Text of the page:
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Ari Kohen: So much for international justice?

Thomas Lubanga at the ICC, Photograph: Ed Oudenaarden/AFP/Getty

Thomas Lubanga at the ICC, Photograph: Ed Oudenaarden/AFP/Getty

Over at Running Chicken Ari Kohen has an excellent post on the decision of the International Criminal Court to suspend proceedings against Congolese war lord Thomas Lubanga. Kohen writes:

There are two ways to look at today’s suspension of ICC proceedings against Congolese warlord Thomas Lubanga:

  1. This is a good day for international justice in that the Court wants to be sure that international standards for fair trials are met, regardless of the nature of the crimes allegedly committed by the defendant. Doing so will minimize blowback against the Court in the future, will increase a feeling of transparency with regard to the Court’s proceedings, and will limit the possibility of overturning its judgements on appeal;
  2. This is a bad day for international justice in that one arm of the Court seems not to be cooperating with the other arm or listening to the pronouncements of the head, to use a somewhat strained bodily metaphor.

What happened, exactly, is this:

The International Criminal Court (ICC) today suspended proceedings in the case of a Congolese warlord accused of recruiting child soldiers, saying that prosecutors have refused orders to disclose information to his defence.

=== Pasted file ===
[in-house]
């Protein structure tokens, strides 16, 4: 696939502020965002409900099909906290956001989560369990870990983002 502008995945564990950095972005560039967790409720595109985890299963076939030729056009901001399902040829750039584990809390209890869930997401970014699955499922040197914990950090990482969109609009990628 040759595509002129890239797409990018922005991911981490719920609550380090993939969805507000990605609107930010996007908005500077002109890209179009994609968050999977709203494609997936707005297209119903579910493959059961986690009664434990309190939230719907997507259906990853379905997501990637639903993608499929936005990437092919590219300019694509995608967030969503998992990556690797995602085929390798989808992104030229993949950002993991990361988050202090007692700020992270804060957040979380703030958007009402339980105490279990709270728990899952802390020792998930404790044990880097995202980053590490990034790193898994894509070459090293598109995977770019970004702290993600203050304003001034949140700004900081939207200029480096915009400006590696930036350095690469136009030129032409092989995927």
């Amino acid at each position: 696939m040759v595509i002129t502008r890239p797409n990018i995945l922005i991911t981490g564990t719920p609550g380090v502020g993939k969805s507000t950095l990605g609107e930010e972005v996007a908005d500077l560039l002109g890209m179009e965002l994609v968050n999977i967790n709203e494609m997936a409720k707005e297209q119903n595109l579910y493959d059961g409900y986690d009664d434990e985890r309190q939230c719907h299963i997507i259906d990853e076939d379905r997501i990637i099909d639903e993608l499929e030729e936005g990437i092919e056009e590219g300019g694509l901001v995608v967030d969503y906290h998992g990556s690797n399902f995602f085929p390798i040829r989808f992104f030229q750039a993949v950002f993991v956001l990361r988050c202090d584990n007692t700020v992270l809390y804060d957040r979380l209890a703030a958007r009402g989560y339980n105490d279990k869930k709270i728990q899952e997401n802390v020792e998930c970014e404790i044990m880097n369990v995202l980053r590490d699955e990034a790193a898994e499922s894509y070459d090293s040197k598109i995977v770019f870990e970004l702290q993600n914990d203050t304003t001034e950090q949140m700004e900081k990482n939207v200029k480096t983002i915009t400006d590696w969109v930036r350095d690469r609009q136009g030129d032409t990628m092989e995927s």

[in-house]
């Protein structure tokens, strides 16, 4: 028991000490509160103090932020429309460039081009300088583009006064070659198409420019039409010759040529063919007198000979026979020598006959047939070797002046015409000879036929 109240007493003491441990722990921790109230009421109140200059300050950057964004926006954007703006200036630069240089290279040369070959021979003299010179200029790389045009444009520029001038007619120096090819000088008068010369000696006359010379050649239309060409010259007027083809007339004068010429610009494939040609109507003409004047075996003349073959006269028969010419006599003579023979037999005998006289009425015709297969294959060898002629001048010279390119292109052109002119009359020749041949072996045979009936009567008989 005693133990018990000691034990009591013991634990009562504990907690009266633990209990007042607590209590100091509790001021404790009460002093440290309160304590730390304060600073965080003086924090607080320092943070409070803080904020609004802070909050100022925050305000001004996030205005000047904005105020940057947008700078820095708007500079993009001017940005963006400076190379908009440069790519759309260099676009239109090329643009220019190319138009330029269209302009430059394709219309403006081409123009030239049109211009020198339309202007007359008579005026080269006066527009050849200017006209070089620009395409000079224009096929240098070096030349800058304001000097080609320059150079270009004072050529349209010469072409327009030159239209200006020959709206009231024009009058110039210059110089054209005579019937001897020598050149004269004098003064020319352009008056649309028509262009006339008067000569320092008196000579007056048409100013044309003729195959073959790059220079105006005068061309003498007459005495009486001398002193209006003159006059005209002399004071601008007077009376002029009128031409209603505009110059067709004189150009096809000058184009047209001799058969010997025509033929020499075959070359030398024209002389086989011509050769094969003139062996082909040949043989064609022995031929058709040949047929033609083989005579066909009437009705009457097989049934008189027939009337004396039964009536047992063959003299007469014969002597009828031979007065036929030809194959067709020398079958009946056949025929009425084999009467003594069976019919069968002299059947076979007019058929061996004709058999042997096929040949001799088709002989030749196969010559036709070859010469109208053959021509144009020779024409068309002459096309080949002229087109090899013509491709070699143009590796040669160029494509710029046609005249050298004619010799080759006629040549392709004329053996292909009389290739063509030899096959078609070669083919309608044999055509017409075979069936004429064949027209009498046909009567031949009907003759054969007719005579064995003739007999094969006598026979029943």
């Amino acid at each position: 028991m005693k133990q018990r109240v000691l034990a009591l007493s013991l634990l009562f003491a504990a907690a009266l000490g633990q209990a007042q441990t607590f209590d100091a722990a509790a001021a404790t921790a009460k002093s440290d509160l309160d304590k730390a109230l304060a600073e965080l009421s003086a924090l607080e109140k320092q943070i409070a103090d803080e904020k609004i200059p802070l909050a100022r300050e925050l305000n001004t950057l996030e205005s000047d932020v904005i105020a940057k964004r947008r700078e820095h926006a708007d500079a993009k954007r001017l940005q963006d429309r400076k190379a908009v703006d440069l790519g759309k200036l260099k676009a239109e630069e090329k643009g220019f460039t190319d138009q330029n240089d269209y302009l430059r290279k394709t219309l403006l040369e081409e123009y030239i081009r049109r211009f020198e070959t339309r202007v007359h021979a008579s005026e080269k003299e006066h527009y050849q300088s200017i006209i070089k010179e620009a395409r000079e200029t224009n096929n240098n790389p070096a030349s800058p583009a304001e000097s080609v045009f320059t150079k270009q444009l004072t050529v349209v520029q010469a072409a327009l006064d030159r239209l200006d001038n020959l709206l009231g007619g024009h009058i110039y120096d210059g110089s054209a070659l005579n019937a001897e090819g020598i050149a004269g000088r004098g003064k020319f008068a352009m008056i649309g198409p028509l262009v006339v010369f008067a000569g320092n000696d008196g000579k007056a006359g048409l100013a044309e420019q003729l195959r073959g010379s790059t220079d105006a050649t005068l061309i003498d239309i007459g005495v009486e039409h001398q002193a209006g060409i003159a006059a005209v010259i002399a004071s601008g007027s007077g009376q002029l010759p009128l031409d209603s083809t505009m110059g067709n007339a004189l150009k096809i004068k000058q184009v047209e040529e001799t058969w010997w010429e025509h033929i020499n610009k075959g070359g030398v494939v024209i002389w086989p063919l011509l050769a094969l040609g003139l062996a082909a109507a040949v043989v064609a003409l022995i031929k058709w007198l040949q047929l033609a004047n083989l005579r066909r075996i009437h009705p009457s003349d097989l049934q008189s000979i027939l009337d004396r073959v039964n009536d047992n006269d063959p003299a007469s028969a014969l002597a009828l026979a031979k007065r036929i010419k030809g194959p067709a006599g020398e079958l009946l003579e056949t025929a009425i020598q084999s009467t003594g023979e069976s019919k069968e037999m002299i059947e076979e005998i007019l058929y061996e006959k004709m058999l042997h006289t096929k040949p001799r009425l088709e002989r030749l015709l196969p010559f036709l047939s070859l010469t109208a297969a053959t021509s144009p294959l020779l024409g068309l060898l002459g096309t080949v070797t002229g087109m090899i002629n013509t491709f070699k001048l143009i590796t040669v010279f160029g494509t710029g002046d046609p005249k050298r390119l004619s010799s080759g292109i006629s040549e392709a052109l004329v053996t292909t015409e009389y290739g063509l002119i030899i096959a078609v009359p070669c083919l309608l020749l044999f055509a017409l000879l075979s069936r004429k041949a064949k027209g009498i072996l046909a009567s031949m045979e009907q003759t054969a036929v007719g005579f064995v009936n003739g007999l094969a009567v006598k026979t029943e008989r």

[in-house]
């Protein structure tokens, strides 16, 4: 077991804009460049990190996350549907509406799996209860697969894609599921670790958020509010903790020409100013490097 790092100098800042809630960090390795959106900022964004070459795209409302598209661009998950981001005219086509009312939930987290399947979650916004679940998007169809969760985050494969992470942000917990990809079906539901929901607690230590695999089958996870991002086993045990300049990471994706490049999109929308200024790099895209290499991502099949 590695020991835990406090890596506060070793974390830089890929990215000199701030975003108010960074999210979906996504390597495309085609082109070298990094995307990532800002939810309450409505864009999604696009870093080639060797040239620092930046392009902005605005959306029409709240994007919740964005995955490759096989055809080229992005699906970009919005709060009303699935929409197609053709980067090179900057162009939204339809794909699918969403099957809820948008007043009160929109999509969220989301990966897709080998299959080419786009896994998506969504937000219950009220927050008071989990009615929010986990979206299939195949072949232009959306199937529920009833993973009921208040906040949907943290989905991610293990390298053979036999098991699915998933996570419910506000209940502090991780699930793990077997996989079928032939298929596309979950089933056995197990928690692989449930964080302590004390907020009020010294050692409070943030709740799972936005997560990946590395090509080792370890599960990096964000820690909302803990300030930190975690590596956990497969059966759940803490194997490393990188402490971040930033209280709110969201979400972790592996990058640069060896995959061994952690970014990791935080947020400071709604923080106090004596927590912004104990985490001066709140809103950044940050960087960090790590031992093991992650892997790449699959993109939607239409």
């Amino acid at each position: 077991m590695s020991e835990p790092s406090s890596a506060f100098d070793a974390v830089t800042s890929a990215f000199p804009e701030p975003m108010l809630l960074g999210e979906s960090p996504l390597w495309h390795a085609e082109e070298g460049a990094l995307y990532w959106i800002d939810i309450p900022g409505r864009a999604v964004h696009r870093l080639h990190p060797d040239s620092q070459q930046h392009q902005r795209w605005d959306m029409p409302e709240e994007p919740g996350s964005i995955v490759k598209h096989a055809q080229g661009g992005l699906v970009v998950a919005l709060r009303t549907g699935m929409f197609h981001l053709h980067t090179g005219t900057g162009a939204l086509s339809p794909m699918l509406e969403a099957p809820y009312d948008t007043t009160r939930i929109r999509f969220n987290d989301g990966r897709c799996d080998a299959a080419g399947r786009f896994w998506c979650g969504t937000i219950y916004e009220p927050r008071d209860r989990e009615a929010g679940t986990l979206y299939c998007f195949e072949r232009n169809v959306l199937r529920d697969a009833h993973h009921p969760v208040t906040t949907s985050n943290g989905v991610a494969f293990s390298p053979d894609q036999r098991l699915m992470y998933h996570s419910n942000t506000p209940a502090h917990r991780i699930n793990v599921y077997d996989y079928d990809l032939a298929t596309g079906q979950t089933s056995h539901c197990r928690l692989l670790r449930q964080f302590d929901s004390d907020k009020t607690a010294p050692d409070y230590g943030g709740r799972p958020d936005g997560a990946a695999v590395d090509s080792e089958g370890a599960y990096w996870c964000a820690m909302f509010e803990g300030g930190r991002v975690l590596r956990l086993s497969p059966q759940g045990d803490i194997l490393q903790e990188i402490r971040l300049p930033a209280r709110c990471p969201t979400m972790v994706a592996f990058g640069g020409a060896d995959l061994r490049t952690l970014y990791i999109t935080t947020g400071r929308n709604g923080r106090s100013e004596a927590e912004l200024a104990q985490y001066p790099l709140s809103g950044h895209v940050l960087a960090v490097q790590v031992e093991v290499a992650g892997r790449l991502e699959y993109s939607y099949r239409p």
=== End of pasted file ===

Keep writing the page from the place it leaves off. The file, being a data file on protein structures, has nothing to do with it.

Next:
The Court’s Trial Chamber I ordered to stay the proceedings “considering that the fair trial of the accused is no longer possible due to non-implementation of the Chamber’s orders by the Prosecution.”

In brief, Lubanga is “faces two counts of war crimes: conscripting and enlisting child soldiers into the military wing of his group and then using them to participate in hostilities between September 2002 and August 2003.”

For a whole lot more on Lubanga, the trial, and the perception of both by the Congolese, here’s Adam Hochschild’s terrific piece in The Atlantic from December 2009.

Regardless of Lubanga’s guilt (which really doesn’t seem to be in much doubt), the Court is setting an important precedent here: instead of proceeding with a trial that might later be decried as sham justice, the ICC is putting its foot down now (to continue with my strained bodily metaphor) about the fair trial standards that must be followed. The prosecution cannot keep information from the defense and it cannot flout the Court’s orders, not if we’re to look back on these trials and confirm that justice was done.

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Anthony Clark Arend is Professor of Government and Foreign Service at Georgetown University and the Director of the Master of Science in Foreign Service in the Walsh School of Foreign Service.

Commentary and analysis at the intersection of international law and politics.